Islanders Fall to Short-Handed Pens
The Islanders knew they had a prime opportunity last night heading into a game against the Penguins, who would be without Sidney Crosby, Jordan Staal, Kris Letang, and Zybnek Michalek. The Isles had a chance to make a statement to their division by taking advantage of playing a depleted Pens lineup and coming out of the game with 2 points.
Things looked promising for the Islanders, who controlled the play early on and stormed out to a 2-0 lead. David Ullstrom scored his second goal of the season on a sharp angle wrist shot that beat Marc Andre Fleury high over his glove hand. Milan Jurcina added a power play goal on a hard slap shot from the point.
The two goal advantage was short-lived by the home team, as the visiting Penguins answered under 2 minutes later on a goal by Steve Sullivan. A defensive zone coverage breakdown led to a quick feed from behind the net to a wide-open Sullivan, who deposited the puck behind Al Montoya. Montoya struggled for one of the first times this season, and seemed just a split-second slow to react on a number of goals which Isles fans have gotten used to seeing him bail out.
One thing many hockey coaches tell their teams is that it is crucial to not allow goals in the first or last minute of a period. The Islanders wound up being guilty of both things in this game. With under a minute to go in the first period, the Penguins got a tying goal from James Neal off a quick pass from Evgeni Malkin. The goal was Neal’s 16th of the season.
In the second period, Kyle Okposo regained the lead for the Islanders just 3 minutes into the period off a blistering wrist shot that beat Marc Andre Fleury high on the stick side. Okposo finished the game with a goal and an assist, and was named the 3rd star of the game.
Next came one of the most questionable calls in the NHL this season. Travis Hamonic bumped into Brooks Orpik, and Orpik’s stick came up and knocked himself in the forehead. Orpik began to bleed, and Hamonic was promptly given a five minute major and was ejected from the game. This happened extremely quickly and caught both teams and Hamonic himself by surprise. Hamonic said after the game:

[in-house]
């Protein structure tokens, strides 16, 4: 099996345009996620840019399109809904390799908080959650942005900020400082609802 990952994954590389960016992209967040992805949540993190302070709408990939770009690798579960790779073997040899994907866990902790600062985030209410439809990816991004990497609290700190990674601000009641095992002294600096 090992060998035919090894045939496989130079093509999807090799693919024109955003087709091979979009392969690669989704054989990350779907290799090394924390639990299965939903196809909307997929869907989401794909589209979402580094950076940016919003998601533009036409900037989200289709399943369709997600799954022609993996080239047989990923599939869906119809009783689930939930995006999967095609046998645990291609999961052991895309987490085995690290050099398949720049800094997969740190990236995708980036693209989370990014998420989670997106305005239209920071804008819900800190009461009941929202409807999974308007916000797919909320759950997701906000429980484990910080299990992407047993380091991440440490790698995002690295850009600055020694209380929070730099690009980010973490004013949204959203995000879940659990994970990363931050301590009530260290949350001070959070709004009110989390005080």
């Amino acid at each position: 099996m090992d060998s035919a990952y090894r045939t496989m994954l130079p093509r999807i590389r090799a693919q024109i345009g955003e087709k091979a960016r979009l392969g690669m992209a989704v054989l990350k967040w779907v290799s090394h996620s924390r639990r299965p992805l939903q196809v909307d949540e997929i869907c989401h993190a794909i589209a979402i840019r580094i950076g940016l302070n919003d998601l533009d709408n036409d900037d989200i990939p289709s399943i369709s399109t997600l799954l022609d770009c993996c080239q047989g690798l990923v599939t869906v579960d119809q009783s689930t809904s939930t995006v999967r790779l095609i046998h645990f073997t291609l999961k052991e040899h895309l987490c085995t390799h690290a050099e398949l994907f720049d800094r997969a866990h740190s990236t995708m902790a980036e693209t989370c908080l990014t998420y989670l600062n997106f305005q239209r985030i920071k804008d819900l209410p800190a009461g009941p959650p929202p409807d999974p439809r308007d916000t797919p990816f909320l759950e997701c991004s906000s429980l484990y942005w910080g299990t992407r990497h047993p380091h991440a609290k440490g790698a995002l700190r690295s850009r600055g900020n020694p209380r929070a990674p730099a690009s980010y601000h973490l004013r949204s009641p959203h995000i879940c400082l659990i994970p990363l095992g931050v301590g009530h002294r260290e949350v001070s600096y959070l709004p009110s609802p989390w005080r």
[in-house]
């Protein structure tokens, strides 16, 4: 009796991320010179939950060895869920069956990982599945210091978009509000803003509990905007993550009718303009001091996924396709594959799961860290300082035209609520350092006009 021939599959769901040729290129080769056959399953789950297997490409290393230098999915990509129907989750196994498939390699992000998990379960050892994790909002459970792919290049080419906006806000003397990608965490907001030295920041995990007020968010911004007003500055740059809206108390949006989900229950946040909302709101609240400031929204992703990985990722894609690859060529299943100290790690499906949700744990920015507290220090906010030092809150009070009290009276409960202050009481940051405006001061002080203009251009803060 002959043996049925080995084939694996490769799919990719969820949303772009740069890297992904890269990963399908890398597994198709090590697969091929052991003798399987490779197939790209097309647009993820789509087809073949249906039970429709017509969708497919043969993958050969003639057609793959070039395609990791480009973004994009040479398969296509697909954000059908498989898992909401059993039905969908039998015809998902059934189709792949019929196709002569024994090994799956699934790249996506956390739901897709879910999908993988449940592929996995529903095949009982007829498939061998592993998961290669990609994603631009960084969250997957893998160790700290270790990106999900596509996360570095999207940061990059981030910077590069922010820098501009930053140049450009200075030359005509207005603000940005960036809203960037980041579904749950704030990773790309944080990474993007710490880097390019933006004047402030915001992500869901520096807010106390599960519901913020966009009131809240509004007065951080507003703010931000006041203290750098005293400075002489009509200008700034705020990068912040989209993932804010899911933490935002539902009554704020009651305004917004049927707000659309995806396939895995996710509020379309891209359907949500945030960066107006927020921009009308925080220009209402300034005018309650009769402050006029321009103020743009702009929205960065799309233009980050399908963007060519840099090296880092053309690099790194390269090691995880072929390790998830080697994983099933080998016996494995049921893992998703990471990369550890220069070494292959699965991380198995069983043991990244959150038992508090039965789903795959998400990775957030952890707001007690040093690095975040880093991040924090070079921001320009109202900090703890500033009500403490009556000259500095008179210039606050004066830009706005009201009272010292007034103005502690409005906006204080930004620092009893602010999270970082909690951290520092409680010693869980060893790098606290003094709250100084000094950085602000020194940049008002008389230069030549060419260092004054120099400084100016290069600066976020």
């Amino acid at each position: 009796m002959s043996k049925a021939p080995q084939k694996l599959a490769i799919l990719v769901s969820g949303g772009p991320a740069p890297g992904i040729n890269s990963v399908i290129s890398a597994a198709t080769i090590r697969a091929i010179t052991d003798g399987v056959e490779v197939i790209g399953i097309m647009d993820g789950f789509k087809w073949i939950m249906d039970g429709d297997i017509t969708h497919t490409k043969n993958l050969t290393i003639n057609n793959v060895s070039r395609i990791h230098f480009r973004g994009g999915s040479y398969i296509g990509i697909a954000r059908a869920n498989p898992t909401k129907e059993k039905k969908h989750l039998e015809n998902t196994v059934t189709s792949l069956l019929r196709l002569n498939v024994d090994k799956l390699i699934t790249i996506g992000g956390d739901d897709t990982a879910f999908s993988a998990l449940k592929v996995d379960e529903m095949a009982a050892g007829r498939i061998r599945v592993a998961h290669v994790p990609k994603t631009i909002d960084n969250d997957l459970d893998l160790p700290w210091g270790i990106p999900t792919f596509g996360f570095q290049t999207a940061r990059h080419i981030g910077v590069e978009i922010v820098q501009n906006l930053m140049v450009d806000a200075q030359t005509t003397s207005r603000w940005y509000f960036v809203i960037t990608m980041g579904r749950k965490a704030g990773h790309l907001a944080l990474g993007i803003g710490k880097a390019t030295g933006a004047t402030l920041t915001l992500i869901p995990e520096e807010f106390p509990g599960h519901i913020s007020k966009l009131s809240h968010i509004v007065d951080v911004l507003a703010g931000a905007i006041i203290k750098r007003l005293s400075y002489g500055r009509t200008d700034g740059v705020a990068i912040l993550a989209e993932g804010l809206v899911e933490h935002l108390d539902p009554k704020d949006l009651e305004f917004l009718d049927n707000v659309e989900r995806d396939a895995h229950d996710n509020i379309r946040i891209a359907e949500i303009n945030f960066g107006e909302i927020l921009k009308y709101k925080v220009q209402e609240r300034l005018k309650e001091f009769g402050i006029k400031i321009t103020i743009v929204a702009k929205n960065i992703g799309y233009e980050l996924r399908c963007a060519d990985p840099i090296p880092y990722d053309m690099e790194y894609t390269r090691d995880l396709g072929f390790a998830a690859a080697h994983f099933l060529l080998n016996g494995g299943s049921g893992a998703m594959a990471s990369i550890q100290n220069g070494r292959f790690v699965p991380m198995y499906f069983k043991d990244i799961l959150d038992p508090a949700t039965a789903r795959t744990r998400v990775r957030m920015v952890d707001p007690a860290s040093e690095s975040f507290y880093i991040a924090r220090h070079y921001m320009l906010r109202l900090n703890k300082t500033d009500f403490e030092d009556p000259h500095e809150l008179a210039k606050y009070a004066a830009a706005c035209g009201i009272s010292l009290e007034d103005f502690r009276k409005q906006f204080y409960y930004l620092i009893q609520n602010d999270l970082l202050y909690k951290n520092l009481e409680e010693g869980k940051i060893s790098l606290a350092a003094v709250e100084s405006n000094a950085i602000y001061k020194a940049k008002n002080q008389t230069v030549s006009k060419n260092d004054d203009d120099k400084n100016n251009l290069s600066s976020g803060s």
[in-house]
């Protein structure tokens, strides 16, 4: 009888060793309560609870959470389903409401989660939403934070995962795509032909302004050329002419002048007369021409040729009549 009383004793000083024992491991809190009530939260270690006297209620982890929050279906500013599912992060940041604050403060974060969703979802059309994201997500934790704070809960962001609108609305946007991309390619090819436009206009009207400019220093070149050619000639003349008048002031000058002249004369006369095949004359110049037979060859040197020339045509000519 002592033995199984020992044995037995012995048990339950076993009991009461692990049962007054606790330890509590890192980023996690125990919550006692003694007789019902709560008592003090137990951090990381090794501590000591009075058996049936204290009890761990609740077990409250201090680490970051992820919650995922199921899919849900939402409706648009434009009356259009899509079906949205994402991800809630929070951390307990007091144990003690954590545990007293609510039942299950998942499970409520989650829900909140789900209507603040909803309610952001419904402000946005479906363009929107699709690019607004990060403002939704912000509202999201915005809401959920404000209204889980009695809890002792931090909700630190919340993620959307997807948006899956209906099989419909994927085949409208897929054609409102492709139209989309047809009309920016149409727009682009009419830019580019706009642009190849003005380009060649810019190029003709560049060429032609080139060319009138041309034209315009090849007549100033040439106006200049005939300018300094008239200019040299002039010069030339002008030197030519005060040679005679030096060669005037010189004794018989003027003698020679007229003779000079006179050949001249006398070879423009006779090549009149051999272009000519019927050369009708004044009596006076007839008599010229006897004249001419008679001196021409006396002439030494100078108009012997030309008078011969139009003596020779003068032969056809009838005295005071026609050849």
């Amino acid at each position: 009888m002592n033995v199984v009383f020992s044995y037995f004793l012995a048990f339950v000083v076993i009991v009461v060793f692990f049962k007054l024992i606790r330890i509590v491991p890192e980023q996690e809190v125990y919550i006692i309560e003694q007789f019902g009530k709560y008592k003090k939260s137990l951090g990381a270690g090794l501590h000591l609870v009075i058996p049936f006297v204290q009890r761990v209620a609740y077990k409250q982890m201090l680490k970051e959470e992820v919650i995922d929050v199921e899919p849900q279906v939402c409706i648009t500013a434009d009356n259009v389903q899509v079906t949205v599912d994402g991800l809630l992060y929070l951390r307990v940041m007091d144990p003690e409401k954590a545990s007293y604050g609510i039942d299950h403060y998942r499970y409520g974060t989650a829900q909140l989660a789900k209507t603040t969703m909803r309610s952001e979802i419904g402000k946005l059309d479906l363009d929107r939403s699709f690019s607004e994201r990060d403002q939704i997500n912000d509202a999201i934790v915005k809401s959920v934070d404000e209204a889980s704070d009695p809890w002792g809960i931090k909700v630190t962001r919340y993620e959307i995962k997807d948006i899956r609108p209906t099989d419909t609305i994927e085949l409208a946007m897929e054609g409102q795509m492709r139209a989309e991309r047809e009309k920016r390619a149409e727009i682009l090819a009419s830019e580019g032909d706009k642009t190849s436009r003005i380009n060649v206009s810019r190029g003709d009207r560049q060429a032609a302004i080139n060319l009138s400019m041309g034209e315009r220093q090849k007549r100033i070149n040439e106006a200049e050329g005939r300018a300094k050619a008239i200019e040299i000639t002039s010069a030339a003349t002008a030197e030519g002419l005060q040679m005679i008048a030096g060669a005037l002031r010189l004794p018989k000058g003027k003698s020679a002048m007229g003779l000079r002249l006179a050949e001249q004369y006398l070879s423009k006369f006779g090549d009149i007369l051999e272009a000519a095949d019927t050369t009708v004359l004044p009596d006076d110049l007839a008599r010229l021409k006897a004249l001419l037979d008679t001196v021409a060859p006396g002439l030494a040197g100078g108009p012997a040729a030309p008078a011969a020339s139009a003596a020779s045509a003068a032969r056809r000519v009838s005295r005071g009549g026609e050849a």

"I've watched it numerous times, and that's a play where I probably wouldn't even get credit for a hit," the second-year defenseman said. "You watch the play and I skate by and (it's) minimal contact with the opposing player. He hits himself in the forehead with his own stick. He goes down and he's bleeding … next thing you know, five-minute major and you're kicked out of the game. Tough call to make in those circumstances, I guess.
"You watch that replay, and in my opinion that's a terrible call because I didn't hit him. That wasn't a head-check. That's not my style of play. My style of play is not to hit anyone's head, and I didn't in any sort of way. I kept my elbows down, hit him right in the stomach and he follows through and hits himself in the forehead. It's very frustrating. That's a critical part in the game and then all of a sudden, we're short guys. All that for a hit that you can watch over and over again … it's pretty self-explanatory." – quote from NHL.com
Even Orpik himself admitted he did not think it warranted a five minute major after the game. This penalty completely changed the complexion of the game. The Penguins scored on the resulting power play to tie the game again at 3.
The game went downhill from that point, as the Islanders allowed a go-ahead goal from the Penguins from Pascal Dupuis with about 4 minutes remaining in the second period. Matt Cooke and Paul Martin added goals in the third, as the Islanders could not manage to stop the Penguins being short a defenseman after losing Hamonic for the game.
This was a disappointing result for the Islanders, who needed 2 points against a divisional foe to take a legitimate step back into the thick of the playoff race for the first time this season. Al Montoya was not sharp for one of the first times this season, and the result of the game did not hide that fact. Despite scoring 3 goals, the loss of Hamonic on the defensive side of the ice proved too much to overcome over the course of a 60 minute game.
The Islanders look to rebound Tuesday night in Montreal against a Canadiens team who is also struggling to find their identity. A bounce-back victory would do wonders for the Islanders’ confidence and get them back on track towards climbing up the standings.